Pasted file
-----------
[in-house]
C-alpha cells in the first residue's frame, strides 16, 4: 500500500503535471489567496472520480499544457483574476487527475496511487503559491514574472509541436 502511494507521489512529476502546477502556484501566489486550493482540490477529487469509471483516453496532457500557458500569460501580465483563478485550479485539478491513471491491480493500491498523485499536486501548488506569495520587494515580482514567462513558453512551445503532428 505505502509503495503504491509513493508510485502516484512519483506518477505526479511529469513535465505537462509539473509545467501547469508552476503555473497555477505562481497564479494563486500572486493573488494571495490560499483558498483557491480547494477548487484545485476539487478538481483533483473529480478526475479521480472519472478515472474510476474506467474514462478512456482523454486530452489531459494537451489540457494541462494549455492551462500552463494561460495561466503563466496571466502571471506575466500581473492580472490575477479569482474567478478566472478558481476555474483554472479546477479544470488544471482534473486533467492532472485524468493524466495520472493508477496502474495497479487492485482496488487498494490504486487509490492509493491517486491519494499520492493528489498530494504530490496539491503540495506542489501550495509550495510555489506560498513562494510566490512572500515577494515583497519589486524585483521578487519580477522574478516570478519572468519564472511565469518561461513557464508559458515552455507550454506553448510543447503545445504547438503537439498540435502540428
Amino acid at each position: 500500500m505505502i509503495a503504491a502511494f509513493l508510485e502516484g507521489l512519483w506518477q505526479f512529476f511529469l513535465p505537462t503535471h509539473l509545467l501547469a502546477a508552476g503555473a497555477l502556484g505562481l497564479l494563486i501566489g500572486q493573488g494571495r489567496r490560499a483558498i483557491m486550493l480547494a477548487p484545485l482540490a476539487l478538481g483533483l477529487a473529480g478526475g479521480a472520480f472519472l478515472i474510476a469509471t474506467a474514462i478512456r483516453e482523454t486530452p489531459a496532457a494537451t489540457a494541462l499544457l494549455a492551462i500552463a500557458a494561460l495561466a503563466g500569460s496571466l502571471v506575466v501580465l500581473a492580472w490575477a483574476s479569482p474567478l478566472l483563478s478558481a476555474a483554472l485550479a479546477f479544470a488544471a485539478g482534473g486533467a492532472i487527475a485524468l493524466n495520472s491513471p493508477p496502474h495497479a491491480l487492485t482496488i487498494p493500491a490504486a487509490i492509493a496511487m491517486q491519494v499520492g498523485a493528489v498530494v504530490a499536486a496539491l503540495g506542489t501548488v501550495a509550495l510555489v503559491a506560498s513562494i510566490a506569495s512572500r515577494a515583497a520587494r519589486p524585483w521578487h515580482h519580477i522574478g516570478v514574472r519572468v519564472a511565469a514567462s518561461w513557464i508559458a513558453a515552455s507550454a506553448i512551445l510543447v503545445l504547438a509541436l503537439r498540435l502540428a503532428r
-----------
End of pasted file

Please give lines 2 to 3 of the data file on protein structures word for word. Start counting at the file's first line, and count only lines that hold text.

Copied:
C-alpha cells in the first residue's frame, strides 16, 4: 500500500503535471489567496472520480499544457483574476487527475496511487503559491514574472509541436 502511494507521489512529476502546477502556484501566489486550493482540490477529487469509471483516453496532457500557458500569460501580465483563478485550479485539478491513471491491480493500491498523485499536486501548488506569495520587494515580482514567462513558453512551445503532428 505505502509503495503504491509513493508510485502516484512519483506518477505526479511529469513535465505537462509539473509545467501547469508552476503555473497555477505562481497564479494563486500572486493573488494571495490560499483558498483557491480547494477548487484545485476539487478538481483533483473529480478526475479521480472519472478515472474510476474506467474514462478512456482523454486530452489531459494537451489540457494541462494549455492551462500552463494561460495561466503563466496571466502571471506575466500581473492580472490575477479569482474567478478566472478558481476555474483554472479546477479544470488544471482534473486533467492532472485524468493524466495520472493508477496502474495497479487492485482496488487498494490504486487509490492509493491517486491519494499520492493528489498530494504530490496539491503540495506542489501550495509550495510555489506560498513562494510566490512572500515577494515583497519589486524585483521578487519580477522574478516570478519572468519564472511565469518561461513557464508559458515552455507550454506553448510543447503545445504547438503537439498540435502540428
Amino acid at each position: 500500500m505505502i509503495a503504491a502511494f509513493l508510485e502516484g507521489l512519483w506518477q505526479f512529476f511529469l513535465p505537462t503535471h509539473l509545467l501547469a502546477a508552476g503555473a497555477l502556484g505562481l497564479l494563486i501566489g500572486q493573488g494571495r489567496r490560499a483558498i483557491m486550493l480547494a477548487p484545485l482540490a476539487l478538481g483533483l477529487a473529480g478526475g479521480a472520480f472519472l478515472i474510476a469509471t474506467a474514462i478512456r483516453e482523454t486530452p489531459a496532457a494537451t489540457a494541462l499544457l494549455a492551462i500552463a500557458a494561460l495561466a503563466g500569460s496571466l502571471v506575466v501580465l500581473a492580472w490575477a483574476s479569482p474567478l478566472l483563478s478558481a476555474a483554472l485550479a479546477f479544470a488544471a485539478g482534473g486533467a492532472i487527475a485524468l493524466n495520472s491513471p493508477p496502474h495497479a491491480l487492485t482496488i487498494p493500491a490504486a487509490i492509493a496511487m491517486q491519494v499520492g498523485a493528489v498530494v504530490a499536486a496539491l503540495g506542489t501548488v501550495a509550495l510555489v503559491a506560498s513562494i510566490a506569495s512572500r515577494a515583497a520587494r519589486p524585483w521578487h515580482h519580477i522574478g516570478v514574472r519572468v519564472a511565469a514567462s518561461w513557464i508559458a513558453a515552455s507550454a506553448i512551445l510543447v503545445l504547438a509541436l503537439r498540435l502540428a503532428r